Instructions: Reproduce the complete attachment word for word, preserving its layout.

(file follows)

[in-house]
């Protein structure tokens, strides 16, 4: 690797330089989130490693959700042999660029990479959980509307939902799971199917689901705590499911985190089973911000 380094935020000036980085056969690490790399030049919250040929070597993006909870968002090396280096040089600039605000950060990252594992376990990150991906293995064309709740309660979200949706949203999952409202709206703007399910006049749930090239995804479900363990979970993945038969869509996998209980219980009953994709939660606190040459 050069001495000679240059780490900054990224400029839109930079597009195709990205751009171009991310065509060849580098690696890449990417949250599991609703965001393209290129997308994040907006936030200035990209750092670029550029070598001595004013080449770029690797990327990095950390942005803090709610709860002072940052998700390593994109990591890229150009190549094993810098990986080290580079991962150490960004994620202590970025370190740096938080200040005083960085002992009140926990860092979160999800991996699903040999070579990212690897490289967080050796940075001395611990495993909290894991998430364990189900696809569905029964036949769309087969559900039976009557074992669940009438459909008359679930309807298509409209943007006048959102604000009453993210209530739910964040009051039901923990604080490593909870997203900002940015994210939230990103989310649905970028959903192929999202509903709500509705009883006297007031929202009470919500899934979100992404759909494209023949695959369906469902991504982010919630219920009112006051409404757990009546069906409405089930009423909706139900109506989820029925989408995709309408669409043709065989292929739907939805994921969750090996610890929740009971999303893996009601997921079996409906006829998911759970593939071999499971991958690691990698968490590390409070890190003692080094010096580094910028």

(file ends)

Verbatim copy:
[in-house]
């Protein structure tokens, strides 16, 4: 690797330089989130490693959700042999660029990479959980509307939902799971199917689901705590499911985190089973911000 380094935020000036980085056969690490790399030049919250040929070597993006909870968002090396280096040089600039605000950060990252594992376990990150991906293995064309709740309660979200949706949203999952409202709206703007399910006049749930090239995804479900363990979970993945038969869509996998209980219980009953994709939660606190040459 050069001495000679240059780490900054990224400029839109930079597009195709990205751009171009991310065509060849580098690696890449990417949250599991609703965001393209290129997308994040907006936030200035990209750092670029550029070598001595004013080449770029690797990327990095950390942005803090709610709860002072940052998700390593994109990591890229150009190549094993810098990986080290580079991962150490960004994620202590970025370190740096938080200040005083960085002992009140926990860092979160999800991996699903040999070579990212690897490289967080050796940075001395611990495993909290894991998430364990189900696809569905029964036949769309087969559900039976009557074992669940009438459909008359679930309807298509409209943007006048959102604000009453993210209530739910964040009051039901923990604080490593909870997203900002940015994210939230990103989310649905970028959903192929999202509903709500509705009883006297007031929202009470919500899934979100992404759909494209023949695959369906469902991504982010919630219920009112006051409404757990009546069906409405089930009423909706139900109506989820029925989408995709309408669409043709065989292929739907939805994921969750090996610890929740009971999303893996009601997921079996409906006829998911759970593939071999499971991958690691990698968490590390409070890190003692080094010096580094910028």